VACCHIANO: Professor watchlist creates negative image for conservatives
Opinions Column: Tory Time
About a week ago, a conservative organization named Turning Point USA released a “professor watchlist,” which aggregates and lists the so-called most liberal professors in America. The general reactions ranged from people calling the list a threat to academic freedom to others laughing at the concept. It has always been known that academia leans left, but an attempt to quantify the most liberal professors in the country into a single list was rather novel. And there is a reason why it has barely been done before — because the results are extremely inaccurate. Five Rutgers professors were listed, and I can say from experience that one of them (William Field, a professor in the Department of Political Science) is not even close to the most liberal professor I have taken and never struck me as biased, even as a right-leaning student. In fact, most of the professors across the country were listed for doing rather mild things — criticizing the NRA or teaching their students the concept of privilege — which may be considered “radical” in other parts of the country, but certainly not in New Jersey.
Unsurprisingly, Turning Point USA’s reasons for listing the professors were nonsensical. The organization stated that they “will continue to fight for free speech and the right for professors to say whatever they wish,” but that “students, parents and alumni deserve to know the specific incidents and names of professors that advance a radical agenda in lecture halls.” Yet creating a watchlist shames the professors for demonstrating free speech, which is problematic in itself. Secondly, very few of their professors advanced a “radical” agenda. For example, they list Andrew Little, a professor at Cornell University, because Little said that “hiring more Republican professors would increase diversity of thought, but would lower the quality of the professor (sic) on campus, calling Republicans ‘anti-intellectual.’” Yet this is not radical at all. I think all Republicans would agree that hiring anyone for the sake of diversity over merit has the potential to produce lower-quality workers. Even though the implication is that Republicans are less intelligent (which is certainly untrue), Little was essentially using an argument that conservatives utilize when criticizing affirmative action policies. And although not all Republicans are “anti-intellectual,” the ones who are embracing the concept of a “professor watchlist” certainly raise red flags. Turning Point USA also listed Lisa Wade, a professor at Occidental College, because “... Wade tweeted negatively about the conservative student group Turning Point USA, and even wrote an article for Jezebel trashing some of Turning Point USA's publications.” Yet I, as a conservative/libertarian, have the exact same opinion of the organization. The professor watchlist is an example of the garbage that Turning Point produces, not to mention how unethical it is for a publication to shame someone because they criticized that publication’s work.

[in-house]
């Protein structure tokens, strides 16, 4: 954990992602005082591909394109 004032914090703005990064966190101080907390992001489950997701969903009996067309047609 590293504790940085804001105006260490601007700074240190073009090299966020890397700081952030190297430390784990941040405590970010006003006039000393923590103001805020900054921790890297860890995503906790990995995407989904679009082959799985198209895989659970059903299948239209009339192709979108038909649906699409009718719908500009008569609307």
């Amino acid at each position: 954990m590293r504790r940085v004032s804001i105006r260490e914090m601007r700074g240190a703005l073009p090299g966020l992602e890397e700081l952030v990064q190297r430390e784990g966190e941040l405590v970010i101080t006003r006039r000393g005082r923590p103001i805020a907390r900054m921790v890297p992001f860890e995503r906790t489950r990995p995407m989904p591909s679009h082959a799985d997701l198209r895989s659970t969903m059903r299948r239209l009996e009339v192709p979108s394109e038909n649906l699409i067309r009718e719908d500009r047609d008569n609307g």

This summer, I interned at a conservative women’s organization outside of Washington, D.C. It was a wonderful organization that taught me many things about what it means to be a conservative student leader, but I had noticed an alarming trend through networking with interns from different conservative organizations: Young conservatives tend to flock toward right-wing colleges instead of exposing themselves to different beliefs at liberal or secular schools. I also found that the conservatives who attend liberal schools are seen as “weaker” or “less conservative” simply because they’ve learned to tolerate leftist beliefs or might hold centrist positions themselves, even though these students tend to be stronger leaders. Not only that, but conservatives at liberal universities have a smaller support network because so many conservatives opt not to go there. At my organization, I was one of the two interns who went to a liberal school. Therefore, the Turning Point USA list has the potential to aggravate a problem the conservative movement has, which is isolating itself from the rest of the liberal world and becoming detached.
Turning Point USA’s professor watchlist is not only harmful to the conservative movement internally but externally as well — it just makes us look terrible. It is already optically bad to attack educated people with doctorates and expertise in their field, and it looks even worse when the attack does not appear to be justified. The conservative movement used to have a strong intellectual voice that has been largely drowned out in the past few decades. Now that Donald Trump is president-elect, it is especially crucial that conservatives establish themselves as reasonable and intellectual people. Turning Point USA and the people who support them have hindered that progress.
Andrea Vacchiano is a School of Arts and Sciences sophomore double-majoring in history and political science. Her column, "Tory Time," runs on alternate Fridays.
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